Unless you have truly fundamental inventions that no one else can copy, you need both [intellectual property rights and dynamic capabilities]. Strong intellectual property protection, in itself, will only help you on the first round of innovation. During that time, you can rent other people’s complementary capabilities. But sooner or later, you’re going to get copied, so you’ve got to move quickly to build the capabilities you need for the second round, and to try and preserve as much of the proprietary aspect of the technology as you can.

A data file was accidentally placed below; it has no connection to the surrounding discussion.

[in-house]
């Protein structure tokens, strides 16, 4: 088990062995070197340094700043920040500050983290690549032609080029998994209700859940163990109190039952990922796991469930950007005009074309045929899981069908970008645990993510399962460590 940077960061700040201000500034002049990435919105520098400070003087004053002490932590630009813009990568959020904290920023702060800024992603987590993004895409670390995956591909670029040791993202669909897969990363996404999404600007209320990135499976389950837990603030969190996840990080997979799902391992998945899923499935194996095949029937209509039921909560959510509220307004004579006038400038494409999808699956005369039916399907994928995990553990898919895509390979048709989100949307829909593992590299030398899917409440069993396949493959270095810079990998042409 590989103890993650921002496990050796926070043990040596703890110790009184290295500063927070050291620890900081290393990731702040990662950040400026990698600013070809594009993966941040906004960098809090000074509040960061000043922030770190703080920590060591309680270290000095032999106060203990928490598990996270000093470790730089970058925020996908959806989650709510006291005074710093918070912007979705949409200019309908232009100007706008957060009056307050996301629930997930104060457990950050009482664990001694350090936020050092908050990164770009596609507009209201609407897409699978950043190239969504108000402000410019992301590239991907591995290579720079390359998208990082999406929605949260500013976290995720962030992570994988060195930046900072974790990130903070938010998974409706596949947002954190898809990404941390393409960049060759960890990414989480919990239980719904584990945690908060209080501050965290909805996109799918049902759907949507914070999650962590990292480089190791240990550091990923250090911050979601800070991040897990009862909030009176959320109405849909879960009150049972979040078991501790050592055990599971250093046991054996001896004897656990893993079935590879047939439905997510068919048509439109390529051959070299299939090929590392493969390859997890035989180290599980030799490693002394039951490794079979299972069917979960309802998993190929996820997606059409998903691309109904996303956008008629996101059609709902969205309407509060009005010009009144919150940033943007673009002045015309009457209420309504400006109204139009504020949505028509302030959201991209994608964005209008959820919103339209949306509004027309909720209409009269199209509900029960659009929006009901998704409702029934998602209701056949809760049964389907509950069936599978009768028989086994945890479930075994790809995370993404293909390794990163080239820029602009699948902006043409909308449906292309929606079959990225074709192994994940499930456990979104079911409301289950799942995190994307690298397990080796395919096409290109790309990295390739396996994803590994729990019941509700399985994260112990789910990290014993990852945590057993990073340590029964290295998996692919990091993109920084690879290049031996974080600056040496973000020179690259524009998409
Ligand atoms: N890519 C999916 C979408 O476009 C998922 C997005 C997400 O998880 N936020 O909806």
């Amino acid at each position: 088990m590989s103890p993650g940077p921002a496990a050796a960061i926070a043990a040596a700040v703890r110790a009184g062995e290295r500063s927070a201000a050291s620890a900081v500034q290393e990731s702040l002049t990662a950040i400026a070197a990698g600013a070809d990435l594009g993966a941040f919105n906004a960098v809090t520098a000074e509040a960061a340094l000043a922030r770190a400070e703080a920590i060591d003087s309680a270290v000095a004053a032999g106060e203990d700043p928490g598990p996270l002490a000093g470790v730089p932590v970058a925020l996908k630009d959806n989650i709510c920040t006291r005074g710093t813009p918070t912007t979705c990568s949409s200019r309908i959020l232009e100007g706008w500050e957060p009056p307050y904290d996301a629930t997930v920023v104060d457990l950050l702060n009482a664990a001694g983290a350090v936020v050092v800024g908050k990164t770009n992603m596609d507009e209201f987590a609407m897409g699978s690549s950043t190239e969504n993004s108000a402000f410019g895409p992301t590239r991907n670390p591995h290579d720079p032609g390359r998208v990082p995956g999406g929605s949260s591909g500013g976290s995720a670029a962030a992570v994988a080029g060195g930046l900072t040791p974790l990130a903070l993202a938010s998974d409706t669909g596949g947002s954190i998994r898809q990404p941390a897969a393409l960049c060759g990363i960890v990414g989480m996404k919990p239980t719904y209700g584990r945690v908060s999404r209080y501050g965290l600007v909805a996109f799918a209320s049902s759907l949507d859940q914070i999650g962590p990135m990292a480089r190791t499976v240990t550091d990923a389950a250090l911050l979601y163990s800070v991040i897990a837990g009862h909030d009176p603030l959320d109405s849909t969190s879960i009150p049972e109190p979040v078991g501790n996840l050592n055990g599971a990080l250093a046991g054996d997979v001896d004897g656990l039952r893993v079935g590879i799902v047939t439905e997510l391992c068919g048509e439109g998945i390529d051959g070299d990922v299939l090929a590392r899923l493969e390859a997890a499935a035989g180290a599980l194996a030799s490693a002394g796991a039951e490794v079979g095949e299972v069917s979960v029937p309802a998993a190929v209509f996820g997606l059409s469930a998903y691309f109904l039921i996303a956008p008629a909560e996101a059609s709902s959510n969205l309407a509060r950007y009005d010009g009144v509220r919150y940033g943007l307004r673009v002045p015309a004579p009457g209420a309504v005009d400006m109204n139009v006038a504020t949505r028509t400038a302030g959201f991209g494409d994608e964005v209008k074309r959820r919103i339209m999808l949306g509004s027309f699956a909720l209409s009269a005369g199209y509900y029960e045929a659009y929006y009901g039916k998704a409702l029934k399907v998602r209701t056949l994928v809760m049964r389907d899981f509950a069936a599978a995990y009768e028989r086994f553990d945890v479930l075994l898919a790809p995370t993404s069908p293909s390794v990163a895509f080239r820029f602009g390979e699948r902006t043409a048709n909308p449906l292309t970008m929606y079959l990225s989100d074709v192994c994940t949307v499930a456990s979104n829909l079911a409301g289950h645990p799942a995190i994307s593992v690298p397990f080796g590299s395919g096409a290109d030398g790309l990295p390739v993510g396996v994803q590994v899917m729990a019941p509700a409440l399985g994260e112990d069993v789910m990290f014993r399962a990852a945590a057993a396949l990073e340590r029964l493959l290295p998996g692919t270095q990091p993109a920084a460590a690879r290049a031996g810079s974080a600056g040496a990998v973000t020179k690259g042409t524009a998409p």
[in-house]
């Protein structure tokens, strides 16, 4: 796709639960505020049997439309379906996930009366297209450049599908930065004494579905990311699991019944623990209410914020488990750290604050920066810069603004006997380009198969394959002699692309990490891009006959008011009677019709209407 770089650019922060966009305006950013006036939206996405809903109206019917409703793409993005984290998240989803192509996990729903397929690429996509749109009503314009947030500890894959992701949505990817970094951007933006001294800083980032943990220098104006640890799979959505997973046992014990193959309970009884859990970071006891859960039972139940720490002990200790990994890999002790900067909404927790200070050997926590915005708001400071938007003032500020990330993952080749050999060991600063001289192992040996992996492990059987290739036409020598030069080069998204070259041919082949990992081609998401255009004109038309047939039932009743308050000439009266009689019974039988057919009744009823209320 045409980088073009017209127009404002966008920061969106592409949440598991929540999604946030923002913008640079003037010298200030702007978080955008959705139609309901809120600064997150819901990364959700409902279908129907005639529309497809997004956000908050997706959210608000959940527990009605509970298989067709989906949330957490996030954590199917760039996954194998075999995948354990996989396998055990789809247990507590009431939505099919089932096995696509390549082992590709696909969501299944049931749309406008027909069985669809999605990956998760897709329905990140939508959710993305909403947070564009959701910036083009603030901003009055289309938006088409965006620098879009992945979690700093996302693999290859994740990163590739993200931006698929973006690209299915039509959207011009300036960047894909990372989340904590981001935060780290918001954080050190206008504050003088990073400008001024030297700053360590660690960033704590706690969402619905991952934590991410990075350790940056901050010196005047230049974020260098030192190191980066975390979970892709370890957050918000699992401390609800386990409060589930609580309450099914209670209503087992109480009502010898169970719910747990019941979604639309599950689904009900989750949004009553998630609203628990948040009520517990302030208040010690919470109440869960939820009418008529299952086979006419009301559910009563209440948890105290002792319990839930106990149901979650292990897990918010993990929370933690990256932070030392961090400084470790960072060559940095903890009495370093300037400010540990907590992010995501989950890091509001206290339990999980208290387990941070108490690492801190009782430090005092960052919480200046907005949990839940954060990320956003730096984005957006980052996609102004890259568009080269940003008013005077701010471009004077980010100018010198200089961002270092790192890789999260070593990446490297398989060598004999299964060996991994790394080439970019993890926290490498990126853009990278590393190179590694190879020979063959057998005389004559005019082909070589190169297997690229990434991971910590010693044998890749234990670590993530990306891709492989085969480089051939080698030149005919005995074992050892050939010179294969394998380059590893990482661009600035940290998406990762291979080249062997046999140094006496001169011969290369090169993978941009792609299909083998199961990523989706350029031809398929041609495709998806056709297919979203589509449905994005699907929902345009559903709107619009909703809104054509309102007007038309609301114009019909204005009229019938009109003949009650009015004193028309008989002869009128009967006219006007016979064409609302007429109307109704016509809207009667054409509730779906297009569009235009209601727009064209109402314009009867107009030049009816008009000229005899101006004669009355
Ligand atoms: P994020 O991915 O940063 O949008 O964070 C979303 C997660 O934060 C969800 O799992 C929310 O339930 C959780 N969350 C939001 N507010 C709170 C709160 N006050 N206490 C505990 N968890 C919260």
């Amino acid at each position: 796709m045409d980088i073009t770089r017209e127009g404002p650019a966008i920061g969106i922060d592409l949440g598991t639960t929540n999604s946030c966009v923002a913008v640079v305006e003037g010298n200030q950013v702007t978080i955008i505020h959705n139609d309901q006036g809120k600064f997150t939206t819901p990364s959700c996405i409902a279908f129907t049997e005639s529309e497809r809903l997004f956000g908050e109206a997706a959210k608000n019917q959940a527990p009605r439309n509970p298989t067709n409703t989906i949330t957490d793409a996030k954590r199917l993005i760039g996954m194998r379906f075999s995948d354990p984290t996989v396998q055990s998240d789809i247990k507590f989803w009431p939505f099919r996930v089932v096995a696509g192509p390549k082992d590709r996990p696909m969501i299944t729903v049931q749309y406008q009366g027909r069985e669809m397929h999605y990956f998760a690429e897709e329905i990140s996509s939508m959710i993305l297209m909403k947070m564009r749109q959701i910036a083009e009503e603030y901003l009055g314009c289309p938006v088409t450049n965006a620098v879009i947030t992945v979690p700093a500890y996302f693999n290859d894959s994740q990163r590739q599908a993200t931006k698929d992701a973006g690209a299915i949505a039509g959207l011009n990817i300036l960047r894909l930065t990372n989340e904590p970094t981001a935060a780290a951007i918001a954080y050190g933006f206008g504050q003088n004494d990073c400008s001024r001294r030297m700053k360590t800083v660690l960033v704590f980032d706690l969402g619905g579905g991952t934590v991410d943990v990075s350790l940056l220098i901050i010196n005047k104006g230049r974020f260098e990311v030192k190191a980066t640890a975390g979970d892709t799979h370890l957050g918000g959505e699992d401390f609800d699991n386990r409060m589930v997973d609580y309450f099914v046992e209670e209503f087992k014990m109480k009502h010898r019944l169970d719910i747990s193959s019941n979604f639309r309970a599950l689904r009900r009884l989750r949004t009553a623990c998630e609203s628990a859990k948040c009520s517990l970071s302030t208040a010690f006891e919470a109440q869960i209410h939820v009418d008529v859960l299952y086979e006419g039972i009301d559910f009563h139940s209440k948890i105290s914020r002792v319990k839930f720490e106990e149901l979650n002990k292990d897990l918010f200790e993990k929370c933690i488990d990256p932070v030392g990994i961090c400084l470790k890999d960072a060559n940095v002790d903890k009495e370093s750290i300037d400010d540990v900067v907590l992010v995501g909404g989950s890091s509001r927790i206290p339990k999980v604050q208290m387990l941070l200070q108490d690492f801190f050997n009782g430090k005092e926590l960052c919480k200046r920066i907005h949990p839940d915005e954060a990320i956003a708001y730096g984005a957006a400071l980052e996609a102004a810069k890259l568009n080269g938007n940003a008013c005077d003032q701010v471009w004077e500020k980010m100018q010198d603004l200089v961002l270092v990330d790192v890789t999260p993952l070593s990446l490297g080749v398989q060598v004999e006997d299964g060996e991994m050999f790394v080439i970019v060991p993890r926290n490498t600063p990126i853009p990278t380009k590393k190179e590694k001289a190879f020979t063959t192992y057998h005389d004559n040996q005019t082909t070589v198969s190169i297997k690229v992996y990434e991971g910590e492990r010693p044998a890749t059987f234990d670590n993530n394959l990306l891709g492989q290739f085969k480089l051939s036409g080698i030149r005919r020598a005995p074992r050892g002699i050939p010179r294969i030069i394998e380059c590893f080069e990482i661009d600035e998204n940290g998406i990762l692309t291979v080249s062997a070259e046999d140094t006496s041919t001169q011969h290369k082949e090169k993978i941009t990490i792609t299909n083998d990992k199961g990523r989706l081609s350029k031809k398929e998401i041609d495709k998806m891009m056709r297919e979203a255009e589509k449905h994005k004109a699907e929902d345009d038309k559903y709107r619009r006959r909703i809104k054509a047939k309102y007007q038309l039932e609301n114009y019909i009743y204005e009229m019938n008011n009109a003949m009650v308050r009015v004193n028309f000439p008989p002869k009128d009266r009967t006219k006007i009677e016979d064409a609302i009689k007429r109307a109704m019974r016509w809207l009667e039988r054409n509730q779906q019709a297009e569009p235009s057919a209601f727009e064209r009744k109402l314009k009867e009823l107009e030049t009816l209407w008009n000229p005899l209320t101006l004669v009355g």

The most important factor is the integration of intellectual property with the overall corporate strategy. In most companies, the general counsel and the top strategy people don’t talk much to each other—but they should.
Author: David J. Teece
Subjects: Innovation, Intellectual Property, Management, Strategy